Hanspostcard has a movie draft challenge. This is my Round Nine pick.
Gore Vidal: […on Truman’s voice…] “To the lucky person who has never heard it, I can only say…imagine what a brussel sprout would sound like, if a brussel sprout could talk.”
This is the second movie on Truman Capote regarding his foray into the Clutter Family murders. Released August 31, 2006, at the Venice Film Festival and widely on October 13, 2006, this film stood in the shadow of Philip Seymour Hoffman‘s Capote and his Academy Award for Best Actor. Unlike its predecessor, this film, with its $13 million budget, lost money. That being said, despite Hoffman’s turn, Toby Jones is no slouch and his interpretation has its own unique depth. Jones was awarded the London Critics’ Circle Film Award for British Actor of the Year. I found this film to be fascinating and quite entertaining, with parts difficult to watch. Bubbly Sandra Bullock brings forth the subdued, Southern To Kill A Mockingbird novelist Harper Lee. Much of the storytelling is done in mock interviews with the actors, in character, talking about their interactions with Truman. I seem to have a thing for underdog/obscure movies. ~Vic
Written and directed by Douglas McGrath, the movie is based on George Plimpton’s book Truman Capote: In Which Various Friends, Enemies, Acquaintances and Detractors Recall His Turbulent Career (1997). Produced by John Wells & Christine Vachon, (a pre-James Bond) Daniel Craig is Perry Smith, Peter Bogdanovich is Bennett Cerf (Random House Publishing Co-Founder), Jeff Daniels is Alvin Dewey (Kansas Bureau of Investigation Special Agent), Hope Davis is Slim Keith (ex-wife of Producer & Director Howard Hawks), Gwyneth Paltrow has a singing cameo as Kitty Dean (a Peggy Lee clone and possible reference to The Royal Family play), Isabella Rossellini is Marella Agnelli (Italian Princess and wife of the Chairman of Fiat Automobiles), Juliet Stevenson is Diana Vreeland (Editor-in-Chief of Vogue), Sigourney Weaver is Babe Paley (wife of CBS founder William Paley), Lee Pace is Richard Hickock, John Benjamin Hickey is Jack Dunphy (Capote’s partner) and Michael Panes is Gore Vidal (writer and Democrat party candidate).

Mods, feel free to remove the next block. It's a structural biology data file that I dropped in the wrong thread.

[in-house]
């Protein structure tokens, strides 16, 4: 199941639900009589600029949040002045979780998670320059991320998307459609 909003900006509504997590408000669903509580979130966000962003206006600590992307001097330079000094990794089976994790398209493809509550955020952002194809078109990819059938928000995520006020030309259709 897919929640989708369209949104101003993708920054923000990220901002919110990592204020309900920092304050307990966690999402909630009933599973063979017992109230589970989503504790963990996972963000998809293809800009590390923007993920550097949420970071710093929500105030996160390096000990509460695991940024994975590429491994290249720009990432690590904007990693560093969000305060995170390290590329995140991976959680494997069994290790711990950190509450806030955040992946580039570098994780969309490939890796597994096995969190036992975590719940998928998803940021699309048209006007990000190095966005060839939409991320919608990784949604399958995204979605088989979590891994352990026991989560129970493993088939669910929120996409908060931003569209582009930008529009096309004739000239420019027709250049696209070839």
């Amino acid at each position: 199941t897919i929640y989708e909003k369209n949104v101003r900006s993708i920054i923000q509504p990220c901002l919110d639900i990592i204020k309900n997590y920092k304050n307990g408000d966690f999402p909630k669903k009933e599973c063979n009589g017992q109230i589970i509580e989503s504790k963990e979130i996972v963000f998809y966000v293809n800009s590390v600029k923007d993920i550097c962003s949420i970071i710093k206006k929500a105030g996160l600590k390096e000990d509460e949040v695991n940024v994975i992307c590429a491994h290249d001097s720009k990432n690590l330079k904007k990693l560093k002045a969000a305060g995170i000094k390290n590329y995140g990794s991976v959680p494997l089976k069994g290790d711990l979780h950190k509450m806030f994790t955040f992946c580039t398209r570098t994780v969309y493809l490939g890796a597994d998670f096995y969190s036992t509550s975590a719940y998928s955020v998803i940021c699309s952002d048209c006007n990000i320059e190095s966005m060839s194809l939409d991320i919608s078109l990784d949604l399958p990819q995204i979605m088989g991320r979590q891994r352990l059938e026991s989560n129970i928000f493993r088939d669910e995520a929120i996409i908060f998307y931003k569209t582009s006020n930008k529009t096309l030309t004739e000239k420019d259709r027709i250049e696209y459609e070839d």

“Why shouldn’t there be a fizzy, comedic take on the naughty adventures of the Park Avenue gadabout as he fashioned In Cold Blood […]? Why not a movie that concentrates on the contrast between the writer’s frivolous party-boy side and the brutal murders in Kansas, the exotic and colorful tropical specimen who becomes a fish-out-of water when he jumps from his luxurious high-rise swan pond into the Midwestern plains?
[A]fter In Cold Blood, [Capote] never published another major work. Out of career desperation as much as anything else, he sold out his friendships with these […] people, publishing gossipy stories about them in an Esquire excerpt from Answered Prayers in 1976 and was banished from their lives.
[T]he movie centers on the symbiotic relationship between Truman and Perry, pondering the extent of the seduction and, who seduced whom.
Toby Jones inhabits Truman as if he were to the character born, a livelier and more perversely ebullient man than Phillip Seymour Hoffman‘s version in Capote (2005).”
Truman On The Rocks
October 12, 2006
♦ Mark Walberg was to play Perry Smith, originally but, dropped out. Mark Ruffalo was next but, dropped out, as well.
♦ Sigourney Weaver portrays the wife of a CBS Executive and is the daughter of NBC Executive Pat Weaver.
♦ Michelle Pfeiffer was to play Slim Keith, originally.
The Story Behind A Non-Fiction Novel (George Plimpton/New York Times Archive/1997)
Warner Brothers Trailer
November 9 has three celebrations. National Louisiana Day highlights the 18th state. Purchased as a territory in 1803 during the Jefferson Presidency and admitted to the Union on April 30, 1812, its largest city is New Orleans and its capital is Baton Rouge. Those native to the state are referred to as ‘Louisianians‘ but, having had a great neighbor in Texas that was from this state, he, frequently, referred to himself as a certain Cajun ethnicity. The official nickname is the Pelican State but, other nicknames are Bayou State, Creole State, Sportsman’s Paradise and The Boot.
With a blending of cultures, this multilingual state has Native American (seven distinct tribes), French (Acadians), Spanish, African, German, Irish and Haitian influences. This unique mixture has brought forth grand cuisine, excellent music, Creole culture and Mardi Gras.
Louisiana is home to the National World War II Museum, the Historic Voodoo Museum, the Mardi Gras Museum, the New Orléans Jazz Museum, the Delta Music Museum, the Old State Capitol and the Tabasco Museum. It is also home to the earliest North American mound complex: Watson Brake, the U. S. National Monument & UNESCO World Heritage Site: Poverty Point and, the Troyville Earthworks.
Ferdinand Joseph LaMothe [Jelly Roll Morton] – Musician (October 20, 1890 – July 10, 1941)
Louis Daniel “Louie” Armstrong [Satchmo] – Musician (August 4, 1901 – July 6, 1971)
Truman Garcia Capote – Author (September 30, 1924 – August 25, 1984)
Antoine “Fats” Domino, Jr. – Musician/Singer/Songwriter (February 26, 1928 – October 24, 2017)
Howard Allen Frances O’Brien [Anne Rice] – Author (October 4, 1941)
Cheers and enjoy!